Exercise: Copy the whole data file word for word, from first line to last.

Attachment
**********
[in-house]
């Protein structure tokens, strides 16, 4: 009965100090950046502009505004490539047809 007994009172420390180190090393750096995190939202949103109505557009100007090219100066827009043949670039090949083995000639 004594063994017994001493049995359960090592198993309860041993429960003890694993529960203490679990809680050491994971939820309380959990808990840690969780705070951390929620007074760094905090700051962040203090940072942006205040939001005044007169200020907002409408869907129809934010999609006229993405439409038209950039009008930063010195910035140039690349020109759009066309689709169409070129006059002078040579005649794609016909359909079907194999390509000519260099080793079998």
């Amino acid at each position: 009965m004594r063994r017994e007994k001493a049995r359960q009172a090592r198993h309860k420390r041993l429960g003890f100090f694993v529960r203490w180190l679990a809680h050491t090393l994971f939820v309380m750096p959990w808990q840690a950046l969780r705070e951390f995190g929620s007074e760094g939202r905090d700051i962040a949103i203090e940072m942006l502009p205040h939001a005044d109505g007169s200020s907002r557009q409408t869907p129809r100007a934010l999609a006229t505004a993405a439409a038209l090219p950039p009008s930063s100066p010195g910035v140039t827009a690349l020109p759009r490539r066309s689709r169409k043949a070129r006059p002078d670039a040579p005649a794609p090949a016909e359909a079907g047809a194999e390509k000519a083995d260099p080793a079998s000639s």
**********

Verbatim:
[in-house]
């Protein structure tokens, strides 16, 4: 009965100090950046502009505004490539047809 007994009172420390180190090393750096995190939202949103109505557009100007090219100066827009043949670039090949083995000639 004594063994017994001493049995359960090592198993309860041993429960003890694993529960203490679990809680050491994971939820309380959990808990840690969780705070951390929620007074760094905090700051962040203090940072942006205040939001005044007169200020907002409408869907129809934010999609006229993405439409038209950039009008930063010195910035140039690349020109759009066309689709169409070129006059002078040579005649794609016909359909079907194999390509000519260099080793079998």
């Amino acid at each position: 009965m004594r063994r017994e007994k001493a049995r359960q009172a090592r198993h309860k420390r041993l429960g003890f100090f694993v529960r203490w180190l679990a809680h050491t090393l994971f939820v309380m750096p959990w808990q840690a950046l969780r705070e951390f995190g929620s007074e760094g939202r905090d700051i962040a949103i203090e940072m942006l502009p205040h939001a005044d109505g007169s200020s907002r557009q409408t869907p129809r100007a934010l999609a006229t505004a993405a439409a038209l090219p950039p009008s930063s100066p010195g910035v140039t827009a690349l020109p759009r490539r066309s689709r169409k043949a070129r006059p002078d670039a040579p005649a794609p090949a016909e359909a079907g047809a194999e390509k000519a083995d260099p080793a079998s000639s």